Movies

Published on May 26th, 2022 | by Craig Silliphant

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Top Gun: Maverick

Is Top Gun a useless money grab nostalgia sequel or is it a fun return to characters we love with a big screen summer blockbuster?

It’s easy to be cynical about unnecessary sequels, especially in the age of IP franchise filmmaking that’s constantly trying to dunk into the yolk of nostalgia and fan service. Heck, some sequels are so lame or needless that they reach back and make you realize the original movie wasn’t that great to begin with. A sequel to 1986’s blockbuster Top Gun could have easily been on the highway to the danger zone of falling into that trap.

But let it be known, that no matter how weird we think Tom Cruise is, the man knows how to put butts in seats and show us a good time.

In other words, Top Gun: Maverick delivers the goods. I’ve found that loving feeling.

Full disclosure: while I’m not normally into big, dumb action movies, I have always loved Top Gun. Yes, it’s a weird, jingoistic military recruitment video. But I can appreciate it on its own level and it created the template for a lot worse action movies that came later. It wore its heart on its sleeve with somewhat cheesy, but genuine characters, relationships like Maverick and Goose. And since I was in grade 7 when it came out, there was nothing cooler than fighter jets, except maybe ninjas. Top Gun has not only aged fairly well, but it’s also one of the most quotable movies of all time.

Now it’s 36 years later and Cruise returns as Captain Pete ‘Maverick’ Mitchell. He’s managed to avoid being promoted (and thusly, grounded from flight) by staying in trouble and continuing to push the envelope. His guardian angel, Admiral ‘Iceman’ Kazansky, keeps him from being thrown out of the Navy altogether. But when an impossible mission comes up and they bring back a bunch of young graduates from the Top Gun program to fly it, Admiral Kazansky calls in Maverick to train them.

They managed to make it worth our time to step back into this world; turns out they did have more story to tell. That takes the form of a career winding down, where ‘ol Mav, not happy unless he’s going Mach 2 with his hair on fire, is now painted as being a dinosaur, fast becoming obsolete in a world of drone fighting and new ideas. It was a particularly vulnerable performance, both in terms of Maverick as a character, but also The Action Hero Tom Cruise, who still looks like they crammed boy DNA into a man’s body. But now that boyish face is starting to show lines and wrinkles that he managed to stave off for years through a combination of diet, exercise, surgery, and weird sacrificial Scientology rituals. Either way, it works for the character.

Some of this new story is still looking at old wounds. Miles Teller plays Rooster, the son of Goose, Maverick’s long dead best friend from the original film. Rooster and Maverick are estranged and this relationship provides much of the heart of the film. While it’s a little on the nose that just like his father, Rooster has a lame bird call sign, a goofy moustache, and wears Hawaiian shirts while singing Great Balls of Fire, Teller is a great actor and the right guy to play the role.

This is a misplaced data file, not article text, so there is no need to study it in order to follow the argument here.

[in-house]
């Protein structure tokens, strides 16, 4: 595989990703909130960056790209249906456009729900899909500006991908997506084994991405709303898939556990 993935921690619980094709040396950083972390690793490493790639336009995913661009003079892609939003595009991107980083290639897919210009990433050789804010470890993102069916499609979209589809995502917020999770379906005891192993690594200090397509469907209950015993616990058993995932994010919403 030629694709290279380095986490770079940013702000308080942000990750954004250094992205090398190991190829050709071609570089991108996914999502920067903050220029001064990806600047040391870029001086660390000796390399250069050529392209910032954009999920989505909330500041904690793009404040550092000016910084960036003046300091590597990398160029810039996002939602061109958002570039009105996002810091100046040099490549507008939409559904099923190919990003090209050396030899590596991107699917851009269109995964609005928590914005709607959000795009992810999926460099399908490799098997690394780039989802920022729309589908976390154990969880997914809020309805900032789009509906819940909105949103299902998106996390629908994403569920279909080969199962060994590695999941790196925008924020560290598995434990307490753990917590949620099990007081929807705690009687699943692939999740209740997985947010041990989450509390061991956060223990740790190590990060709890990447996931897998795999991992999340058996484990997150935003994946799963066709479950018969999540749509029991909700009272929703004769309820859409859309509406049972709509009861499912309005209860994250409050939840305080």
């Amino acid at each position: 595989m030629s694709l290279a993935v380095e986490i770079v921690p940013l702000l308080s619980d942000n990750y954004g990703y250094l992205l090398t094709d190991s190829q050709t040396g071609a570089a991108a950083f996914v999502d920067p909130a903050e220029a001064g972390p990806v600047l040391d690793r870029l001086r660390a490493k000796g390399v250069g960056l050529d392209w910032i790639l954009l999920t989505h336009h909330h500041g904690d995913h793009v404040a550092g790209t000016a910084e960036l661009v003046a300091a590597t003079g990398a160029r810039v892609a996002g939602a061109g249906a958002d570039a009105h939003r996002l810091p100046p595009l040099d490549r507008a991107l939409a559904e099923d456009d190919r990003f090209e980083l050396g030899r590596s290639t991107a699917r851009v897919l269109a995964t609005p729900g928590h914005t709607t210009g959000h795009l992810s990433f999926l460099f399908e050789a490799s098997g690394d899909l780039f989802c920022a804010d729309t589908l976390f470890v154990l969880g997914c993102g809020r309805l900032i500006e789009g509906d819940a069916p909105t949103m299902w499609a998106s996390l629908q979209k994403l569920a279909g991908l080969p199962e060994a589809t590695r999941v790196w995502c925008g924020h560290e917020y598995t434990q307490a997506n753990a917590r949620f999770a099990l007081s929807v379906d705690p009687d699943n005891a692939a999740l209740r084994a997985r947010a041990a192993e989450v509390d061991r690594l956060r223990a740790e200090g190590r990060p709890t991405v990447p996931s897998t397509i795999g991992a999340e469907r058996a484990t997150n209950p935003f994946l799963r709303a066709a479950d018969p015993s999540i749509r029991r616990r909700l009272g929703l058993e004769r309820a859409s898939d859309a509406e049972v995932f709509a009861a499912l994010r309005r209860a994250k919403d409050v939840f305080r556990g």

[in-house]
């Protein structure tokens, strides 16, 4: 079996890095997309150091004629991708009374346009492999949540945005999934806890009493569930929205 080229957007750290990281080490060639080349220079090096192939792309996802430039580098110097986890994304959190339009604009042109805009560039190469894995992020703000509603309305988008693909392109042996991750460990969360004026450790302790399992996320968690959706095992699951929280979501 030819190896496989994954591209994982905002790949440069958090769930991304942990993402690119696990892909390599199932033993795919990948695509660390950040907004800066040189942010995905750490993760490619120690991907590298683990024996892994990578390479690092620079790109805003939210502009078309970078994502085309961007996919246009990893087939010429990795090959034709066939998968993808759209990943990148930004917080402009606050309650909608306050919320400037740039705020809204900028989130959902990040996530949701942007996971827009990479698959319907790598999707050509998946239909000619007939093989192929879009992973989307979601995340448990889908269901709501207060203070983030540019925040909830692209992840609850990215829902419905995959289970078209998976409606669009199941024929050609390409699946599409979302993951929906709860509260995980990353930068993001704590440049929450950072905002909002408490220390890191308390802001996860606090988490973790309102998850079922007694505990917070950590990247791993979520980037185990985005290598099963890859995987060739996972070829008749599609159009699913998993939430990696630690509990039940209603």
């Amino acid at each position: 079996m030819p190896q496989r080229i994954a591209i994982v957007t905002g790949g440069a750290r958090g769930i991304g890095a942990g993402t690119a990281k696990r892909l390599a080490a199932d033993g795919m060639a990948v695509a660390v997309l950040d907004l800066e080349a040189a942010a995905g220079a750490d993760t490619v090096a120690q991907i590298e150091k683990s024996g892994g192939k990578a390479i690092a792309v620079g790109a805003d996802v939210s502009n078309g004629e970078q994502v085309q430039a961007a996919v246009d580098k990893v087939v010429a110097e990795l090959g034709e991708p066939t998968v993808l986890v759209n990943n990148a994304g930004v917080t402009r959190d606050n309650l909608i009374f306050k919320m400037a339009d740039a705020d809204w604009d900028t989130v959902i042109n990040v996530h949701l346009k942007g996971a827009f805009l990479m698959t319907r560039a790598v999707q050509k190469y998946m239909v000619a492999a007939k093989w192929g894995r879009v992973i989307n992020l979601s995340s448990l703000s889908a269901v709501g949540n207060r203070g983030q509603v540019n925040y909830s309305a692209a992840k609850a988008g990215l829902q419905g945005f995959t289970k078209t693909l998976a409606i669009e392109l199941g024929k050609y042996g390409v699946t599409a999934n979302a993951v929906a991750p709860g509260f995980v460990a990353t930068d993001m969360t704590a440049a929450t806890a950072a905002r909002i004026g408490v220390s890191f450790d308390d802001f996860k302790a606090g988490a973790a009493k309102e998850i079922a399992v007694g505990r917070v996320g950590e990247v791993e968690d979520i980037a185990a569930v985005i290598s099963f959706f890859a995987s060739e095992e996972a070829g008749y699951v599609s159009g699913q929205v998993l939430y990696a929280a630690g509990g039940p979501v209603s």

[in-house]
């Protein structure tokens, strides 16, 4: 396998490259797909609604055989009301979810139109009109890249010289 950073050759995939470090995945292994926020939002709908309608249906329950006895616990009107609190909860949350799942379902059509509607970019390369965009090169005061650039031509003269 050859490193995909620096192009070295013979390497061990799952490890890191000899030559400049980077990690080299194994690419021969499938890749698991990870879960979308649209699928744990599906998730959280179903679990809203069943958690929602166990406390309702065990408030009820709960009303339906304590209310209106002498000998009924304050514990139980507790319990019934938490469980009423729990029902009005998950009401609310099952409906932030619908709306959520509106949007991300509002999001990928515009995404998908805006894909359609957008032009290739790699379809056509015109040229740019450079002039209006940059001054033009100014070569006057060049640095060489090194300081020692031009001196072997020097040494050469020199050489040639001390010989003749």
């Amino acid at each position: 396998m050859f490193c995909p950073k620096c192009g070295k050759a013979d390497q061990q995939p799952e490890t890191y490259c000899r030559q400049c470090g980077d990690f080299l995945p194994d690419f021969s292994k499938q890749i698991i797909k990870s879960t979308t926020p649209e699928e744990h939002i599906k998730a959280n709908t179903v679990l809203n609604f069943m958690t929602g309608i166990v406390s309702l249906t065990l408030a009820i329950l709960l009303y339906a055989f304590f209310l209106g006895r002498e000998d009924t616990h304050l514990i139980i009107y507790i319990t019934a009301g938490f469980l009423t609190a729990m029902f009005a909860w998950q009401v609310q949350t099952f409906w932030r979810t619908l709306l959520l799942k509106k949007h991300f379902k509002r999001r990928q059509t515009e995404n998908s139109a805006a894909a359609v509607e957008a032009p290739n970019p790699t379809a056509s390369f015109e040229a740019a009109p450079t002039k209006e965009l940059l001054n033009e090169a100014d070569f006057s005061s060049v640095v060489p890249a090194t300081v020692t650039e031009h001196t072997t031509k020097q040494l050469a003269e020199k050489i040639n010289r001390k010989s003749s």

The stunts and flying scenes are amazing. This isn’t a bunch of CGI planes. Like the first movie, these are real pilots doing real aerial stunts. They shot more footage than all three Lord of the Rings movies combined, because they’d shoot for 12 hours a day, but you only get 30 seconds of useable footage. Nothing in this world puts a shit-eating grin on my face faster than watching Maverick jam the stick into overdrive to defy the odds while that amazing Faltermeyer/Stevens score blasts in the background.

If I had a quibble with the movie it would just be that it blasts through some things at Mach 10; so quickly that it glosses over major plot points or character building. Jennifer Connelly has a fairly useless romantic subplot. One major character dies and the moment is cast aside quickly. So fast that you can see the scaffolding; they had to die because the story needed it to happen. The movie has a lot of heart and spins a good yarn, but it easily could have dug deeper on some of these moments and characters, as the original did, for more emotional resonance.

That said, I do appreciate that the movie zips along quickly. I took my 8-year old son to the screening. He had watched the original with me and he loved all the action scenes, but he got pretty squirmy when anyone tried to have any kind of friendship or relationship. Less talk, more dog fighting! He loved part deux; it didn’t go deep enough to cause too much seat squirming.

Does Top Gun: Maverick offer anything new? Well, not really. Does that matter? Well, not to me it didn’t. If you hate these kinds of movies, you’ll hate it. If you like them, you’ll have a really fun night at the movies.

All you really need to enjoy the movie is to feel the need for speed. Tom and company will take care of the rest.

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About the Author

is a D-level celebrity with delusions of grandeur. A writer, critic, creative director, editor, broadcaster, and occasional filmmaker, his thoughts have appeared on radio, television, in print, and on the web. He is a juror on the Polaris Music Prize and the Juno Awards. He loves Saskatoon. He has horrible night terrors and apocalyptic dreams.



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